Last week three of the biggest tech companies in the world reported quarterly earnings. Many expected Microsoft Corporation (NASDAQ:MSFT) to report dismal earnings as the PC market suffers a rapid deterioration, but the company managed to grow both revenue and earnings. Google Inc (NASDAQ:GOOG) reported even faster growth, and the stock of both companies surged. International Business Machines Corp. (NYSE:IBM), however, wasn’t so lucky. The company reported declining revenue and profit, causing the stock to severely slump. What do these earnings mean for these three companies?
Microsoft: not as bad as expected
Going into earnings many people were expecting bad news from Microsoft. Windows 8, the recently released update of the Windows operating system, has thus far been unable to reverse a decline in demand for PCs. But Microsoft Corporation (NASDAQ:MSFT) was able to grow revenue by 18% year-over-year, or 8% adjusting for pre-sales. EPS grew by 20%, or 8% using the non-GAAP adjusted numbers.
On the adjusted basis sales for the Windows division were flat year-over-year, not great news but not terrible news either. Windows 8 has been slow to gain market share as consumers are not quite sold on the new operating system.
Businesses are notoriously slow to upgrade operating systems, with many still using Windows XP. However, on April 8, 2014 Microsoft will officially end support for Windows XP, meaning no more security updates and other support. This may be what gets many businesses to upgrade, either to Windows 7 or to Windows 8. Windows 8 market share has risen slower than its predecessor, but its important to remember that Windows 7 followed Windows Vista, which had a litany of problems and was universally despised. In contrast, Windows 8 follows an extremely popular operating system, giving much less incentive to upgrade immediately.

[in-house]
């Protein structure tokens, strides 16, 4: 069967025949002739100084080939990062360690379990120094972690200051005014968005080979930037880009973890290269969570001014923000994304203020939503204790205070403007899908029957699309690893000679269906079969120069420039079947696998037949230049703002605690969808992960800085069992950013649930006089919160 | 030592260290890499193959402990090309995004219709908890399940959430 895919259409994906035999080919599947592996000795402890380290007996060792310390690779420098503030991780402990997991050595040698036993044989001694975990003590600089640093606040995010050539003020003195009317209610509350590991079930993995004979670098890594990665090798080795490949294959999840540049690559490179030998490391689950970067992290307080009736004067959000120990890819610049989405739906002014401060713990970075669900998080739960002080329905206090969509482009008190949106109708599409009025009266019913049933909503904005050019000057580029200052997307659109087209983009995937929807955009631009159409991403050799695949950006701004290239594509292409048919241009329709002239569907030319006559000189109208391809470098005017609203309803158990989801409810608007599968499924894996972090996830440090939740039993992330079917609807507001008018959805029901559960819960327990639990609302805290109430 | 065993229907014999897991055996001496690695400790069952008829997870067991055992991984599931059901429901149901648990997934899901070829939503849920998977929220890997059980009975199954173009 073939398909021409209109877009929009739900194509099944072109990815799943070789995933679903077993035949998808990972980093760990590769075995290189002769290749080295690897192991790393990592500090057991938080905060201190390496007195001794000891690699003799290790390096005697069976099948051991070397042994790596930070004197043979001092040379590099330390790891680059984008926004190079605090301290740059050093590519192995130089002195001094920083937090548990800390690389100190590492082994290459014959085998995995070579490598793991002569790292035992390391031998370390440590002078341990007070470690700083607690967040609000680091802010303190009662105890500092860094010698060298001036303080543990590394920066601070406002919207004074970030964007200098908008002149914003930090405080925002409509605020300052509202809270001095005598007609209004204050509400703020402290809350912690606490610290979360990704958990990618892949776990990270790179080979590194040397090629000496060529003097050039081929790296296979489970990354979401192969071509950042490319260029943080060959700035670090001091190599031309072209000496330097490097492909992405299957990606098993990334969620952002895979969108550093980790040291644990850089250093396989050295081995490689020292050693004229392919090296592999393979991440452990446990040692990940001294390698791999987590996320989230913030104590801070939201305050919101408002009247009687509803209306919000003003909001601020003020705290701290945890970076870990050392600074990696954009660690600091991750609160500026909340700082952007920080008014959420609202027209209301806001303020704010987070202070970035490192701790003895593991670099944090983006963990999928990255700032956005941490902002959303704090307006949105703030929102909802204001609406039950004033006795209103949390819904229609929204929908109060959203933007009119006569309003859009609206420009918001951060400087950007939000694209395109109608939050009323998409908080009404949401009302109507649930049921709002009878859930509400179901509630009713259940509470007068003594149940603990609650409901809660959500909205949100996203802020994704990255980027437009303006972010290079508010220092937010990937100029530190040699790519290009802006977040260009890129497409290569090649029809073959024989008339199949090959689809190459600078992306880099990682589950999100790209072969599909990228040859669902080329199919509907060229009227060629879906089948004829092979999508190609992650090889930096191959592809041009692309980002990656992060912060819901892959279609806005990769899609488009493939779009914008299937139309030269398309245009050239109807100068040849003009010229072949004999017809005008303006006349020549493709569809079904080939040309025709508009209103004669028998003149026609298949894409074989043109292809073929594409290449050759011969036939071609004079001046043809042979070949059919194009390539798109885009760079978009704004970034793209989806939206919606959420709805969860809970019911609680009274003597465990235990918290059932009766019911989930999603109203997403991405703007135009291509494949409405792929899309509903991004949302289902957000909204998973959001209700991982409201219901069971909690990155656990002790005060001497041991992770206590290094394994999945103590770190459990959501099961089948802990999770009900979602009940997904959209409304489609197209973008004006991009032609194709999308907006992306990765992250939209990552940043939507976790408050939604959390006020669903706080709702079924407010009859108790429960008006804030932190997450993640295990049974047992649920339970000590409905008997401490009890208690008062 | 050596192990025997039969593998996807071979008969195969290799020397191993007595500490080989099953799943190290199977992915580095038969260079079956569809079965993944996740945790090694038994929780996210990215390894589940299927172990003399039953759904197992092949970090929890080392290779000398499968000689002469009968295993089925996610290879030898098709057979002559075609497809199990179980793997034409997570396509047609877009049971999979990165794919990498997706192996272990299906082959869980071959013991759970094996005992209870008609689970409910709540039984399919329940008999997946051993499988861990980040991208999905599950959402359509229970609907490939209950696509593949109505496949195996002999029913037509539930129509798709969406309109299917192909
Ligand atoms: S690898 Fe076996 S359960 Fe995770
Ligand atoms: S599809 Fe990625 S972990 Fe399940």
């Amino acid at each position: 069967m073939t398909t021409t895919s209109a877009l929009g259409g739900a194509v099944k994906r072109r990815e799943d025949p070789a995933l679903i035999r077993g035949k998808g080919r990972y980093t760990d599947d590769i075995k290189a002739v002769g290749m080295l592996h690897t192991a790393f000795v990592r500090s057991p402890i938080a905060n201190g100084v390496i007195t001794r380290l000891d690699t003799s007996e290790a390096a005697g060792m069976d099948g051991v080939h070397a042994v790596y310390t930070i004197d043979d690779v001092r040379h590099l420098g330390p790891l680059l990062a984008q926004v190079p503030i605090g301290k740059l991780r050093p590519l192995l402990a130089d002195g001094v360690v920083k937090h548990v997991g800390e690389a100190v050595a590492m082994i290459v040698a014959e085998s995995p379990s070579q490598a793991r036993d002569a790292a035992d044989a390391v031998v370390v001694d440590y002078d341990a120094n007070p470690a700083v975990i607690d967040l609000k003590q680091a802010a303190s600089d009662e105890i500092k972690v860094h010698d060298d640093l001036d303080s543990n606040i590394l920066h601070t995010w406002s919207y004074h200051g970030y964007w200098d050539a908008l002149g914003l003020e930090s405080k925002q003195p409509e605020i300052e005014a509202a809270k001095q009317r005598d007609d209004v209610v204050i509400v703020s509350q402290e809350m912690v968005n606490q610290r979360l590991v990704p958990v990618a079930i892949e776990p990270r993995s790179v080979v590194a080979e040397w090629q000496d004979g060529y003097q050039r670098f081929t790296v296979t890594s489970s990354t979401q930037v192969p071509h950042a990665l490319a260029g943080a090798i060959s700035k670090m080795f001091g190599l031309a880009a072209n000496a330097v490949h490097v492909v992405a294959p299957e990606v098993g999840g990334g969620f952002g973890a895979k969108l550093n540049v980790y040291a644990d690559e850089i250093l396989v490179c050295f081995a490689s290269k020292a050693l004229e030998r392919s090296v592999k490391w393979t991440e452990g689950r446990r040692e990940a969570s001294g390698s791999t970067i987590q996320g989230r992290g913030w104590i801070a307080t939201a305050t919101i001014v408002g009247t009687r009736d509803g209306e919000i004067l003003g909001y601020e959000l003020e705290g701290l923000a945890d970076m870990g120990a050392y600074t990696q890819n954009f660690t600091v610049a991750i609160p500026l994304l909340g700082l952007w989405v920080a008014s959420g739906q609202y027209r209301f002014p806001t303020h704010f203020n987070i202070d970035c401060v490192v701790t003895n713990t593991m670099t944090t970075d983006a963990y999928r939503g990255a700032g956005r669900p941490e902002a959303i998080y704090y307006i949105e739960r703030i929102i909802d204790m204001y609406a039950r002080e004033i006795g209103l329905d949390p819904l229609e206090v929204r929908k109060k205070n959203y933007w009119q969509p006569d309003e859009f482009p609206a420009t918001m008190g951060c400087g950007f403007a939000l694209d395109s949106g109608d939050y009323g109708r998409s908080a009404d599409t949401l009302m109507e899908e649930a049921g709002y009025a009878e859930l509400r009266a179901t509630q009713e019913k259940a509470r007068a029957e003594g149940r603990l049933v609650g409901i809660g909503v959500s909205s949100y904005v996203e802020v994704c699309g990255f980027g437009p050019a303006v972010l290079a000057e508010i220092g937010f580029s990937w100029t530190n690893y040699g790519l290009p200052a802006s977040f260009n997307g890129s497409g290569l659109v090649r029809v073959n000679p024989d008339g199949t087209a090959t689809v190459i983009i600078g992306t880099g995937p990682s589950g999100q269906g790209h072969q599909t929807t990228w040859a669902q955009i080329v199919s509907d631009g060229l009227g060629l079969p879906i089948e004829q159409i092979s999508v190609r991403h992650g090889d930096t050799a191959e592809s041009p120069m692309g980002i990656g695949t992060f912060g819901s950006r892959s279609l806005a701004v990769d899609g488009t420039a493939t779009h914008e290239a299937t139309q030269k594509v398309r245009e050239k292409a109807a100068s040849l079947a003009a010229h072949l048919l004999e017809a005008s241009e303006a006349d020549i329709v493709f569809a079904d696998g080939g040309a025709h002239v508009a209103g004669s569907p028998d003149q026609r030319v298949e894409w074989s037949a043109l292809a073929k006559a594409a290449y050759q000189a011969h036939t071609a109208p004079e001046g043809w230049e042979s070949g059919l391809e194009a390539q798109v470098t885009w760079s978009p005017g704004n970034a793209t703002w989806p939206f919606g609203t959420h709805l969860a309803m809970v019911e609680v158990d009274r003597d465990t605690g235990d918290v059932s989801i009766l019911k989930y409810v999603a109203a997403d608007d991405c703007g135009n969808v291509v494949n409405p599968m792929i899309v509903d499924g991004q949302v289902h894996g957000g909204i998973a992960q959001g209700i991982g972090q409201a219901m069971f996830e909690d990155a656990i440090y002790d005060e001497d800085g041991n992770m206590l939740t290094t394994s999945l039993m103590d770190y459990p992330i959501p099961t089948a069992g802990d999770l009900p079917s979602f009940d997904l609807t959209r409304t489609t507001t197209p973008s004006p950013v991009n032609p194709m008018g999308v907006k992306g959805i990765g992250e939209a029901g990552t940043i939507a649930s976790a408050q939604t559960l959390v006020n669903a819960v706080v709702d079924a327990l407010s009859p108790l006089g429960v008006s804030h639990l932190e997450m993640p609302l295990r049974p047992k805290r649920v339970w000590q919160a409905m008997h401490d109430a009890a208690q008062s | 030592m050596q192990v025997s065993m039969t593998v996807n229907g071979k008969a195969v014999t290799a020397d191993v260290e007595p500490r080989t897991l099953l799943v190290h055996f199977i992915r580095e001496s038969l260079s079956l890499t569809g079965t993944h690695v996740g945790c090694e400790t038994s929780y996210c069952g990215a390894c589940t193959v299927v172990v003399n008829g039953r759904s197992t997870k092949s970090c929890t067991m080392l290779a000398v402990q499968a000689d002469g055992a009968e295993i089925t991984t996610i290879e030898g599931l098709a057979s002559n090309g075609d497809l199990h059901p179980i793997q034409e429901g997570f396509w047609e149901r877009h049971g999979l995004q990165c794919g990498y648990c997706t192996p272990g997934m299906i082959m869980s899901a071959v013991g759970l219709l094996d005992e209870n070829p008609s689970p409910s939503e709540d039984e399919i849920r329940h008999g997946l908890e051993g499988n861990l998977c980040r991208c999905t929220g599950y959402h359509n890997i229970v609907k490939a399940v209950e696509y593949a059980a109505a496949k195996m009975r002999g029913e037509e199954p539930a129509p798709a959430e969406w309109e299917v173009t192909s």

Of course, Microsoft Corporation (NASDAQ:MSFT) isn’t just Windows. The business division, which includes Office, grew revenue by 5% on a adjusted basis. This quarter saw the launch of the newest version of Office, including the new cloud-based version called Office 365. Office 365 has proven fairly popular, with the company claiming a $1 billion run-rate.
The server and tools division was the real stand out, with 11% revenue growth year-over-year. This division is about the same size as the Windows division, so this double-digit growth has a real impact on the company’s results.
Microsoft’s net cash position has grown to about $60 billion, or $7.15 per share. In terms of free cash flow the company has recorded $20.4 billion in the first nine months of its fiscal year, about $2 billion behind last year’s pace. If that gap remains, free cash flow for the full year, which ends in June, should be about $27 billion, or $3.20 per share. Backing out the cash Microsoft currently trades at an adjusted P/FCF ratio of just 7.45 even after the post-earnings run up.
A simple discounted cash flow calculation assuming 6% growth for the next 10 years and 3% growth after that yields a fair value range of $40 – $52 per share, using a discount rate of 12% and 15% to define the range. Microsoft Corporation (NASDAQ:MSFT) remains severely undervalued, by as much as 40%, and I believe that the pessimism surrounding the company is largely unfounded.
Google: big growth, big bets
Google Inc (NASDAQ:GOOG) grew its year-over-year revenue by 31% to $14 billion in the first quarter. Operating income grew by just 2.6% while net income grew by a much larger 15.8%. This discrepancy seems to be due to a much lower tax rate compared to a year ago, 7.9% compared to 18.5%.
Google still derives much of its revenue from advertising but is making some big, expensive bets which could pay off in the future. Google Fiber is the fiber-based internet service which Google first introduced in Kansas City and has now announced launches in Austin, TX and Provo, UT. The service will offer speeds of 1 Gbps, much faster than the standard 10 Mbps speeds offered by other ISPs. This puts Google into competition with companies like Verizon Communications Inc. (NYSE:VZ), AT&T Inc. (NYSE:T), and Time Warner Inc (NYSE:TWX), among others.
Another big project is the self-driving car. Last year the cars collectively passed the 300,000 mile mark, and so far the only accidents have been the result of human error. How long it takes for the self-driving car to become a consumer product is a big question, as legal issues and regulations will likely hold back the technology.
The most recent project announced by the company is Google Glass, a wearable computer in the form of eyeglasses. Google Glass, if successful, could mark a shift in the way people use computers. The smart phone and tablet shifted us towards a more mobile experience away from the traditional PC, and Glass could shift us yet again away from those devices. Of course, this is all a big “if.”